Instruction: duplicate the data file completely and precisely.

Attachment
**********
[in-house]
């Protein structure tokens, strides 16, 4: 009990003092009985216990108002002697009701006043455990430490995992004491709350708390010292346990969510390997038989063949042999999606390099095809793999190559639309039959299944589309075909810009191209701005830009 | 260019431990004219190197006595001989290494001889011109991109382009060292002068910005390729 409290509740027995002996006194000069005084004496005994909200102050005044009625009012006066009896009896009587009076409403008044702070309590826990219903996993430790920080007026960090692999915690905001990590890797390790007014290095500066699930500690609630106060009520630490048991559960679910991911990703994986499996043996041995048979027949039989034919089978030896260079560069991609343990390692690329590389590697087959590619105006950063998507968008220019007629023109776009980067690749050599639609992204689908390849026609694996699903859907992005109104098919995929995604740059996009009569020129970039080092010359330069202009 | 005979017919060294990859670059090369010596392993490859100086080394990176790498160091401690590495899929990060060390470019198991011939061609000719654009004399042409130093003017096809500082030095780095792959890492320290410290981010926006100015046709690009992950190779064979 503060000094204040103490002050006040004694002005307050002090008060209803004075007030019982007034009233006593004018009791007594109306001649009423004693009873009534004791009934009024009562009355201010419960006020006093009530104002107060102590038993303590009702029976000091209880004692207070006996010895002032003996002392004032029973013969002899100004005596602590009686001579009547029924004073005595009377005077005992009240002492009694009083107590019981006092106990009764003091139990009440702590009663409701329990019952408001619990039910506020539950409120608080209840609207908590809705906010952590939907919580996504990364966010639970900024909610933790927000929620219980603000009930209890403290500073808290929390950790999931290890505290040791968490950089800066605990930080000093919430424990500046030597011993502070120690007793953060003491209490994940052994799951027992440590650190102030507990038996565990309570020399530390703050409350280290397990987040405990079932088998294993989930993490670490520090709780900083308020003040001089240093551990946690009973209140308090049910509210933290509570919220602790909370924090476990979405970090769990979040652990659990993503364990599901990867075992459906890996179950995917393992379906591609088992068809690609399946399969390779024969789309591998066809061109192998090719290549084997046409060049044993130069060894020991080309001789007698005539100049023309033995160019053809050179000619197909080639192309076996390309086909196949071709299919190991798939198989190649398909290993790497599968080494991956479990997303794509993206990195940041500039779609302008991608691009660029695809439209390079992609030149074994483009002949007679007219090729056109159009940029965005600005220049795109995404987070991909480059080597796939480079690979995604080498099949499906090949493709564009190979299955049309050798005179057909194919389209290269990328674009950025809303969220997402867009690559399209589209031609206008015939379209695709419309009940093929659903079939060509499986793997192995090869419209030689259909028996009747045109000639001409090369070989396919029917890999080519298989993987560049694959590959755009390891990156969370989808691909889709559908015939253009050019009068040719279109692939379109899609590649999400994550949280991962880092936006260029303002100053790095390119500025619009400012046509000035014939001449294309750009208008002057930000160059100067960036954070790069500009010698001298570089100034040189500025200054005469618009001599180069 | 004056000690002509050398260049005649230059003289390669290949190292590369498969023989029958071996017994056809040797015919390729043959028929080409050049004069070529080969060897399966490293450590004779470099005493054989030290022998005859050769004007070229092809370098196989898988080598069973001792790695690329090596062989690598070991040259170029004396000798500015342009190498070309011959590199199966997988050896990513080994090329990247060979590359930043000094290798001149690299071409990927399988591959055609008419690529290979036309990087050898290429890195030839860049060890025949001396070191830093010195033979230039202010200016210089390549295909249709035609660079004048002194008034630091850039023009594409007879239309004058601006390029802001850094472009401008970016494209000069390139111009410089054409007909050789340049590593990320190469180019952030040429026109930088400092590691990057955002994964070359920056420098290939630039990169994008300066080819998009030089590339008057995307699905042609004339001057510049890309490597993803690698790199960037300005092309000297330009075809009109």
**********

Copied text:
[in-house]
């Protein structure tokens, strides 16, 4: 009990003092009985216990108002002697009701006043455990430490995992004491709350708390010292346990969510390997038989063949042999999606390099095809793999190559639309039959299944589309075909810009191209701005830009 | 260019431990004219190197006595001989290494001889011109991109382009060292002068910005390729 409290509740027995002996006194000069005084004496005994909200102050005044009625009012006066009896009896009587009076409403008044702070309590826990219903996993430790920080007026960090692999915690905001990590890797390790007014290095500066699930500690609630106060009520630490048991559960679910991911990703994986499996043996041995048979027949039989034919089978030896260079560069991609343990390692690329590389590697087959590619105006950063998507968008220019007629023109776009980067690749050599639609992204689908390849026609694996699903859907992005109104098919995929995604740059996009009569020129970039080092010359330069202009 | 005979017919060294990859670059090369010596392993490859100086080394990176790498160091401690590495899929990060060390470019198991011939061609000719654009004399042409130093003017096809500082030095780095792959890492320290410290981010926006100015046709690009992950190779064979 503060000094204040103490002050006040004694002005307050002090008060209803004075007030019982007034009233006593004018009791007594109306001649009423004693009873009534004791009934009024009562009355201010419960006020006093009530104002107060102590038993303590009702029976000091209880004692207070006996010895002032003996002392004032029973013969002899100004005596602590009686001579009547029924004073005595009377005077005992009240002492009694009083107590019981006092106990009764003091139990009440702590009663409701329990019952408001619990039910506020539950409120608080209840609207908590809705906010952590939907919580996504990364966010639970900024909610933790927000929620219980603000009930209890403290500073808290929390950790999931290890505290040791968490950089800066605990930080000093919430424990500046030597011993502070120690007793953060003491209490994940052994799951027992440590650190102030507990038996565990309570020399530390703050409350280290397990987040405990079932088998294993989930993490670490520090709780900083308020003040001089240093551990946690009973209140308090049910509210933290509570919220602790909370924090476990979405970090769990979040652990659990993503364990599901990867075992459906890996179950995917393992379906591609088992068809690609399946399969390779024969789309591998066809061109192998090719290549084997046409060049044993130069060894020991080309001789007698005539100049023309033995160019053809050179000619197909080639192309076996390309086909196949071709299919190991798939198989190649398909290993790497599968080494991956479990997303794509993206990195940041500039779609302008991608691009660029695809439209390079992609030149074994483009002949007679007219090729056109159009940029965005600005220049795109995404987070991909480059080597796939480079690979995604080498099949499906090949493709564009190979299955049309050798005179057909194919389209290269990328674009950025809303969220997402867009690559399209589209031609206008015939379209695709419309009940093929659903079939060509499986793997192995090869419209030689259909028996009747045109000639001409090369070989396919029917890999080519298989993987560049694959590959755009390891990156969370989808691909889709559908015939253009050019009068040719279109692939379109899609590649999400994550949280991962880092936006260029303002100053790095390119500025619009400012046509000035014939001449294309750009208008002057930000160059100067960036954070790069500009010698001298570089100034040189500025200054005469618009001599180069 | 004056000690002509050398260049005649230059003289390669290949190292590369498969023989029958071996017994056809040797015919390729043959028929080409050049004069070529080969060897399966490293450590004779470099005493054989030290022998005859050769004007070229092809370098196989898988080598069973001792790695690329090596062989690598070991040259170029004396000798500015342009190498070309011959590199199966997988050896990513080994090329990247060979590359930043000094290798001149690299071409990927399988591959055609008419690529290979036309990087050898290429890195030839860049060890025949001396070191830093010195033979230039202010200016210089390549295909249709035609660079004048002194008034630091850039023009594409007879239309004058601006390029802001850094472009401008970016494209000069390139111009410089054409007909050789340049590593990320190469180019952030040429026109930088400092590691990057955002994964070359920056420098290939630039990169994008300066080819998009030089590339008057995307699905042609004339001057510049890309490597993803690698790199960037300005092309000297330009075809009109």